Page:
The Latest: Clinton group targets Republicans, independents




WASHINGTON (AP) — The Latest on the U.S. presidential campaign (all times EDT):

8:05 a.m.

Hillary Clinton's campaign is launching an effort to win over Republicans and independents.

Called Together for America, the group aims to use a wave of nearly 50 recent endorsements by high-profile Republicans and independents to convince voters to cross party lines.

Clinton's campaign is also releasing new endorsements from several retired Republican officials, including former Commerce Secretary Carlos Gutierrez, former Housing and Urban Development Secretary Carla Hills, former Maryland Congresswoman Connie Morella, former Connecticut Congressman Chris Shays and former Director of National Intelligence John Negroponte.

Some Republicans say they back Clinton because they don't support Donald Trump's bombastic style and controversial statements. Others object to his lack of foreign policy experience. The Clinton backers largely include former officials, though some current Republican officeholders have said they won't vote for Trump.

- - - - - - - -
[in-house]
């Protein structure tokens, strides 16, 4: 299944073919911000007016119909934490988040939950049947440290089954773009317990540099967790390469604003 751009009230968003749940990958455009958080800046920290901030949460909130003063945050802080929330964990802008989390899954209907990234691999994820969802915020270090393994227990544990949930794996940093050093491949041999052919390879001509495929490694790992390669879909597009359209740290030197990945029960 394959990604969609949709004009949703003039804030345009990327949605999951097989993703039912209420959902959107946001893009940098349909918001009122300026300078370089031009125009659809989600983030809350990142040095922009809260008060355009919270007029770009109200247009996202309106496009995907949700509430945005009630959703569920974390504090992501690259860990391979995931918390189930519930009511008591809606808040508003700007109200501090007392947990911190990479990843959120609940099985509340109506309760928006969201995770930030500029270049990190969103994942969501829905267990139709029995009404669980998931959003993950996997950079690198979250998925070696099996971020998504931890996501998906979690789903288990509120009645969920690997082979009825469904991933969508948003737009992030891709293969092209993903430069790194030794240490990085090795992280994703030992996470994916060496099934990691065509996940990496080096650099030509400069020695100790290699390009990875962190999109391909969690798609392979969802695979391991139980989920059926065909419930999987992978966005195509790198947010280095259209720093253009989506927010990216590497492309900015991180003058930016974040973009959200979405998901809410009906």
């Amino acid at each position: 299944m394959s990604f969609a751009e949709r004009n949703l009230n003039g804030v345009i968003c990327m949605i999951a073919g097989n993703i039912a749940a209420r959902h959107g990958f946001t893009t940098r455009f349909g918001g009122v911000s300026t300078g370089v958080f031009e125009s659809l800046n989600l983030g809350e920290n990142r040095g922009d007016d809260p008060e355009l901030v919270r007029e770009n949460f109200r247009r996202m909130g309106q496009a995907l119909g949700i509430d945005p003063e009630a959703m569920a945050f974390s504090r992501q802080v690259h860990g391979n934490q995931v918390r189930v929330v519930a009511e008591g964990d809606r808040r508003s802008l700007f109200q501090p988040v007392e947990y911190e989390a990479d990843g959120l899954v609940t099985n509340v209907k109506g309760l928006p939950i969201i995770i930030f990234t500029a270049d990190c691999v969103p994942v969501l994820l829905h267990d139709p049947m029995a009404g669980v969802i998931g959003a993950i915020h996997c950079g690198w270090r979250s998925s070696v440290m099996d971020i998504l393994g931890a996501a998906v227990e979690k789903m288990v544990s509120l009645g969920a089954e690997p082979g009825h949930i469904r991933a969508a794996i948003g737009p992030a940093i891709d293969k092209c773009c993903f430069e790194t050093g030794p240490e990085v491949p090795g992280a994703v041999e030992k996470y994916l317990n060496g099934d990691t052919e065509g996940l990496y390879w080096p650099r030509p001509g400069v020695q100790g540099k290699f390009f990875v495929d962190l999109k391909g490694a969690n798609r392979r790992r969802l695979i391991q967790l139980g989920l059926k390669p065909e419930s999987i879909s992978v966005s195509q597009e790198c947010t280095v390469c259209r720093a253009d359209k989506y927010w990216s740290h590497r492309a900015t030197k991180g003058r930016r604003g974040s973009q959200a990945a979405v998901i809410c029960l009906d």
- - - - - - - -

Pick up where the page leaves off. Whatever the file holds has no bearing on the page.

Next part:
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3:10 a.m.

On the defensive once again, Donald Trump is blaming faulty interpretations and media bias for an uproar over his comments about the Second Amendment.

He's insisting he never advocated violence against Hillary Clinton, even as undeterred Democrats pile on.

The latest Trump controversy arose from an offhand quip at a rally. Trump said there would be "nothing you can do" if Clinton's elected to stop her from stacking the Supreme Court with anti-gun justices, then added ambiguously, "Although the Second Amendment people, maybe there is — I don't know."

Was Trump suggesting gun owners take matters into their own hands? Or merely musing about the powerful influence of the gun lobby?

Like so many times before, Trump's supporters and opponents construed his comments in entirely different ways.
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